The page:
</BaseItem>
    <DerivedItem>
      <BaseName>D1</BaseName>
      <DerivedName>D1</DerivedName>
    </DerivedItem>
    <DerivedItem2>
      <BaseName>D2</BaseName>
      <DerivedName />
      <Derived2Name>D2</Derived2Name>
    </DerivedItem2>
  </Items>
</TestGroup>

Output Changed (.NET 4.0):

<?xml version="1.0" encoding="utf-8"?>
<TestGroup xmlns:xsi="http://www.w3.org/2001/XMLSchema-instance" xmlns:xsd="http://www.w3.org/2001/XMLSchema">
  <Items>
    <BaseItem>
      <BaseName>Base Name</BaseName>
    </BaseItem>
    <DerivedItem>
      <BaseName>D1</BaseName>
      <DerivedName>D1</DerivedName>
    </DerivedItem>
    <DerivedItem> 
      <BaseName>D2</BaseName>
      <DerivedName />
      <Derived2Name>D2</Derived2Name>
    </DerivedItem>
  </Items>
</TestGroup>

Update: Output from .NET 4.5

<?xml version="1.0" encoding="utf-8"?>
<TestGroup xmlns:xsi="http://www.w3.org/2001/XMLSchema-instance" xmlns:xsd="http://www.w3.org/2001/XMLSchema">
  <Items>
    <BaseItem>
      <BaseName>Base Name</BaseName>
    </BaseItem>
    <BaseItem>
      <BaseName>D1</BaseName>
      <DerivedName>D1</DerivedName>
    </BaseItem>
    <DerivedItem2>
      <BaseName>D2</BaseName>
      <DerivedName />
      <Derived2Name>D2</Derived2Name>
    </DerivedItem2>
  </Items>
</TestGroup>

Update: Turning on the debugging switch in the app.config as below, referenced from http://msdn.microsoft.com/en-us/library/aa302290.aspx , I find that the order in which the Serialization applies the overrides is different to the order in which I fill the override array. Anyone any idea how this order is determined or overridden?

<?xml version="1.0" encoding="utf-8" ?>
<configuration>
    <system.diagnostics>
        <switches>
            <add name="XmlSerialization.Compilation" value="4" />
        </switches>
    </system.diagnostics>
</configuration>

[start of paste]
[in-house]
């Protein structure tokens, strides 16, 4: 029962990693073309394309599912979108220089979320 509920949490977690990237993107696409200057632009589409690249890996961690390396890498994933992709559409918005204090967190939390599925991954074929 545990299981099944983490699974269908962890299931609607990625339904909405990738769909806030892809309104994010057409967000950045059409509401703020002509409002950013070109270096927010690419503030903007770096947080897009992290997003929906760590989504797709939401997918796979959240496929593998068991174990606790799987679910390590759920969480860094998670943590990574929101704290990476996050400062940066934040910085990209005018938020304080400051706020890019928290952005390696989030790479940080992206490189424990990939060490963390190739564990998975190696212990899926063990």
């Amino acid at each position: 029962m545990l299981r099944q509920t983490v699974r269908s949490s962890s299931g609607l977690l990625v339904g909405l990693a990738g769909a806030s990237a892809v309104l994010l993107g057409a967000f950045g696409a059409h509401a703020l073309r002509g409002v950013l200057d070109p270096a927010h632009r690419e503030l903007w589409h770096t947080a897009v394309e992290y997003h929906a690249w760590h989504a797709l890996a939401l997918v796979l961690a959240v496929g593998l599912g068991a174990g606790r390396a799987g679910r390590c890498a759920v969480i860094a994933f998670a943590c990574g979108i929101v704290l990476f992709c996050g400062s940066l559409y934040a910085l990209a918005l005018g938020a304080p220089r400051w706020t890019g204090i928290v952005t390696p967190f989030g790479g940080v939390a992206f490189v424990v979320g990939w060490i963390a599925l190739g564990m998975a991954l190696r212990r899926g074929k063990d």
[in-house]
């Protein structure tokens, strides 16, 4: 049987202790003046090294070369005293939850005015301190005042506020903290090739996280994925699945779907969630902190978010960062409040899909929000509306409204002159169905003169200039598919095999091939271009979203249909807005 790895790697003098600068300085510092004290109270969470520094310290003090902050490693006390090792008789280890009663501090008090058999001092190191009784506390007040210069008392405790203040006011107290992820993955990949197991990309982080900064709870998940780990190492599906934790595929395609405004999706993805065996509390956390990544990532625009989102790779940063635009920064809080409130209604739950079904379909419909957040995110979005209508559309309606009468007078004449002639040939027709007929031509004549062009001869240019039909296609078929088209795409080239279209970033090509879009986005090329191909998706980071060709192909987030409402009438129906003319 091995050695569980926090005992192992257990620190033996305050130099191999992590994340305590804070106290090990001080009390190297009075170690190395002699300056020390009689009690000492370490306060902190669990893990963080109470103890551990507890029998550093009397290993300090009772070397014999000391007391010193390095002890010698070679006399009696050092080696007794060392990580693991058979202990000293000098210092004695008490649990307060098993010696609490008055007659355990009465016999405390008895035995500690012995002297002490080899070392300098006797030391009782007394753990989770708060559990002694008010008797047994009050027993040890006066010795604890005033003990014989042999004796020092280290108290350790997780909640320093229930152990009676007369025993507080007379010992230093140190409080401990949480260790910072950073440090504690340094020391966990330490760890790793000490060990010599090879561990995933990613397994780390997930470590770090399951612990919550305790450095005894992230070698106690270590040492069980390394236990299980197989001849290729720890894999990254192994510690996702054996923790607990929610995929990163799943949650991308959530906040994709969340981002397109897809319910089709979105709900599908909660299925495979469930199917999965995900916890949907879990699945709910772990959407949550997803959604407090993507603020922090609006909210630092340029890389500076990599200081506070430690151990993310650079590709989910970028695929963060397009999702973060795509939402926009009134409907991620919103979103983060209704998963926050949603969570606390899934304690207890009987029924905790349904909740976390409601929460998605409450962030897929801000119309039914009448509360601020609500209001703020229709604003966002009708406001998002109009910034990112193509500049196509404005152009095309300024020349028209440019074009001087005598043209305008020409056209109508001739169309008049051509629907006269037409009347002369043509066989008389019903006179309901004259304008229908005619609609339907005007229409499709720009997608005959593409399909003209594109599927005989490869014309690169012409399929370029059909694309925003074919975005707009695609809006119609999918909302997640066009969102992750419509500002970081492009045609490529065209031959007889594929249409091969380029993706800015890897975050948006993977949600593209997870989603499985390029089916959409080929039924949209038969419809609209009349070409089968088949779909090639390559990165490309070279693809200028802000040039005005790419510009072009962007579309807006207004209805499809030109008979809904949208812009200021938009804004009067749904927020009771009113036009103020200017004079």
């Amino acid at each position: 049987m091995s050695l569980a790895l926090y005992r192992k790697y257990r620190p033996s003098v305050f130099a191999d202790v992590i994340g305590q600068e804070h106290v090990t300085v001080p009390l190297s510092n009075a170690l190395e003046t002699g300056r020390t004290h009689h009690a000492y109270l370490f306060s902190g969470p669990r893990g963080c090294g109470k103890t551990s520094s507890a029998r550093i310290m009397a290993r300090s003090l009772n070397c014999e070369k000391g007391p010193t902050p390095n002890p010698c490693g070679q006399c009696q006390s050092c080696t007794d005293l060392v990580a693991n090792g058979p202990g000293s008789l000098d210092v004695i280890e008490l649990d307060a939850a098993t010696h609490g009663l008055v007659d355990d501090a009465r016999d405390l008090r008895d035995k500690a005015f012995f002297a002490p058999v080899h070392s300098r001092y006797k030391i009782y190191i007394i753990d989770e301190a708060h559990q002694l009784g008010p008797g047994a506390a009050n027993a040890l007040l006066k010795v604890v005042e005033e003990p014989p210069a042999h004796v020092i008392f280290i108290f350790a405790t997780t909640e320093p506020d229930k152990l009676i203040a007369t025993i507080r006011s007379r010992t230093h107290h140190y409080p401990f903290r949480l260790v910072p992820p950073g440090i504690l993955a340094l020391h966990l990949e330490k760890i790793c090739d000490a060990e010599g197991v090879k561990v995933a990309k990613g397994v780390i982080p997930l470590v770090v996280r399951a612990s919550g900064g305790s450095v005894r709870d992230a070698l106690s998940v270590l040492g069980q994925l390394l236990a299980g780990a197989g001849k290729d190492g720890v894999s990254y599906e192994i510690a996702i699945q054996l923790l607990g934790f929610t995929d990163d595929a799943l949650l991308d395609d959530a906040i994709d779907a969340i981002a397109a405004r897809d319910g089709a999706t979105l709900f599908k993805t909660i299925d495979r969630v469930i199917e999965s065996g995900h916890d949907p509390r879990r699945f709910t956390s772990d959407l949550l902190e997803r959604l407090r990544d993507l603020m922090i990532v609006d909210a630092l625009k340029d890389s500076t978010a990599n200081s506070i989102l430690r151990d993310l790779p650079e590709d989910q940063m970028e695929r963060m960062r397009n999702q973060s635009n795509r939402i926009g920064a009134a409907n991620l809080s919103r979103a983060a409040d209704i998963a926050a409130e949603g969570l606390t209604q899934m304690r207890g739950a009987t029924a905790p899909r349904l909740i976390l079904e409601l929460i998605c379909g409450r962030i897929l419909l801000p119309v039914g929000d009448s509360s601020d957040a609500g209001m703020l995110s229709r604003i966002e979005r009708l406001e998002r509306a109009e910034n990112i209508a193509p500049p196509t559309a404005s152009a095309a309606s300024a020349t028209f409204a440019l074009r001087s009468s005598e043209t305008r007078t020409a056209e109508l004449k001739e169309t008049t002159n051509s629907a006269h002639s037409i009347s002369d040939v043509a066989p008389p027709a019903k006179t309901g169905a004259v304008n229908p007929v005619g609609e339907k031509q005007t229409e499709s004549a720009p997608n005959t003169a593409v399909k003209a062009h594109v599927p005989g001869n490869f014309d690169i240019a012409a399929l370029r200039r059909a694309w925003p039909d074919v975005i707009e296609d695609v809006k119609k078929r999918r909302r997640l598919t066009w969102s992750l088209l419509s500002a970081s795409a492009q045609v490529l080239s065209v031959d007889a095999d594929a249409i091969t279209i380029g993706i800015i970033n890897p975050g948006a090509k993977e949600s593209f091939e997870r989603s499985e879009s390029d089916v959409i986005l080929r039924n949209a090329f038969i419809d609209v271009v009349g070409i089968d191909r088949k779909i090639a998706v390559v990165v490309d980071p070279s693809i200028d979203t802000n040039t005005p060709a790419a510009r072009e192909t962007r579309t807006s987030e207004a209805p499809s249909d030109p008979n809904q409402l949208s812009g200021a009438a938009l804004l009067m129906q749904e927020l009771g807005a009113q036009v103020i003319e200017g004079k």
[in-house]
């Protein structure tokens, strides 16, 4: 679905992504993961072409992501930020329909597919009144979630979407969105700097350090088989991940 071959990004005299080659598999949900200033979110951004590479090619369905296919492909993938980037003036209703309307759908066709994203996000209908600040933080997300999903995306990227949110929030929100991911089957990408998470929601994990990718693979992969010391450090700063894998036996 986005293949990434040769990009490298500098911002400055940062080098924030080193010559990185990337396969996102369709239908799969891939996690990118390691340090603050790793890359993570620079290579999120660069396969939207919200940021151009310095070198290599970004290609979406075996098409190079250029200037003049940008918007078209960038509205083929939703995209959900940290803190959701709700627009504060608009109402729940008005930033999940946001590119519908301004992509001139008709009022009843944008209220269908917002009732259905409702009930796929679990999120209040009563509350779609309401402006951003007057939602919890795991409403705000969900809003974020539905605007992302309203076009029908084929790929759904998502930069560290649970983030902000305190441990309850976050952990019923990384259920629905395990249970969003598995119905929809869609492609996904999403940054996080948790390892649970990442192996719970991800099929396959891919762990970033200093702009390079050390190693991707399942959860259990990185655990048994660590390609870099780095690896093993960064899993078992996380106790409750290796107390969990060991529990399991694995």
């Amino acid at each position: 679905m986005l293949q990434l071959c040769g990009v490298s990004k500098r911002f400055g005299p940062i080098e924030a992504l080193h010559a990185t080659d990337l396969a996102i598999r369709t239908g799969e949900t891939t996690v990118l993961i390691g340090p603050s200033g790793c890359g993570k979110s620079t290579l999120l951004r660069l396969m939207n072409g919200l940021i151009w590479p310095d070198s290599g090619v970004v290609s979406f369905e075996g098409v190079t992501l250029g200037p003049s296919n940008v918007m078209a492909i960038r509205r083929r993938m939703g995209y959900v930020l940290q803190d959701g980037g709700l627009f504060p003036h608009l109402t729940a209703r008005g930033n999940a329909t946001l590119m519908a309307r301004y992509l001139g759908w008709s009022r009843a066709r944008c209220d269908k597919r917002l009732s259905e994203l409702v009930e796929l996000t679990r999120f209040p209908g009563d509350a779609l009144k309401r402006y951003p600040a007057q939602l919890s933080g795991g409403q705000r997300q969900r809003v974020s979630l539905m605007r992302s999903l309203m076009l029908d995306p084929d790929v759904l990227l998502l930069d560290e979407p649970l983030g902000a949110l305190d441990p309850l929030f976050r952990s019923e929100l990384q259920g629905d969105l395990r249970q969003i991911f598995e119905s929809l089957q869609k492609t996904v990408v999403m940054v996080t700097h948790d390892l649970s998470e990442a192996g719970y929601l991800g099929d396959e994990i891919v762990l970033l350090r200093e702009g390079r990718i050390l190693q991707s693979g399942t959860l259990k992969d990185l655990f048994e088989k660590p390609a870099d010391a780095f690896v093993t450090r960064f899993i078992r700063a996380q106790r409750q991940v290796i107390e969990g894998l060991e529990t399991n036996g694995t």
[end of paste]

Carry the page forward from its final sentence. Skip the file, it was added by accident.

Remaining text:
This gives me a c# output file which shows the override order as incorrect:

void Write2_TestGroup(string n, string ns, global::WindowsFormsApplication1.TestGroup o, bool isNullable, bool needType) {
    if ((object)o == null) {
        if (isNullable) WriteNullTagLiteral(n, ns);
        return;
    }
    if (!needType) {
        System.Type t = o.GetType();
        if (t == typeof(global::WindowsFormsApplication1.TestGroup)) {
        }
        else {
            throw CreateUnknownTypeException(o);
        }
    }
    WriteStartElement(n, ns, o, false, null);
    if (needType) WriteXsiType(@"TestGroup", @"");
    {
        global::System.Collections.Generic.List<global::WindowsFormsApplication1.BaseItem> a = (global::System.Collections.Generic.List<global::WindowsFormsApplication1.BaseItem>)((global::System.Collections.Generic.List<global::WindowsFormsApplication1.BaseItem>)o.@Items);
        if (a != null){
            WriteStartElement(@"Items", @"", null, false);
            for (int ia = 0; ia < ((System.Collections.ICollection)a).Count; ia++) {
                global::WindowsFormsApplication1.BaseItem ai = (global::WindowsFormsApplication1.BaseItem)a[ia];
                if ((object)(ai) != null){
                    if (ai is global::WindowsFormsApplication1.DerivedItem) {
                        WriteSerializable((System.Xml.Serialization.IXmlSerializable)((global::WindowsFormsApplication1.DerivedItem)ai), @"DerivedItem", @"", true, true);
                    }
                    else if (ai is global::WindowsFormsApplication1.BaseItem) {
                        WriteSerializable((System.Xml.Serialization.IXmlSerializable)((global::WindowsFormsApplication1.BaseItem)ai), @"BaseItem", @"", true, true);
                    }
                    else if (ai is global::WindowsFormsApplication1.DerivedItem2) {
                        WriteSerializable((System.Xml.Serialization.IXmlSerializable)((global::WindowsFormsApplication1.DerivedItem2)ai), @"DerivedItem2", @"", true, true);
                    }
                    else  if ((object)(ai) != null){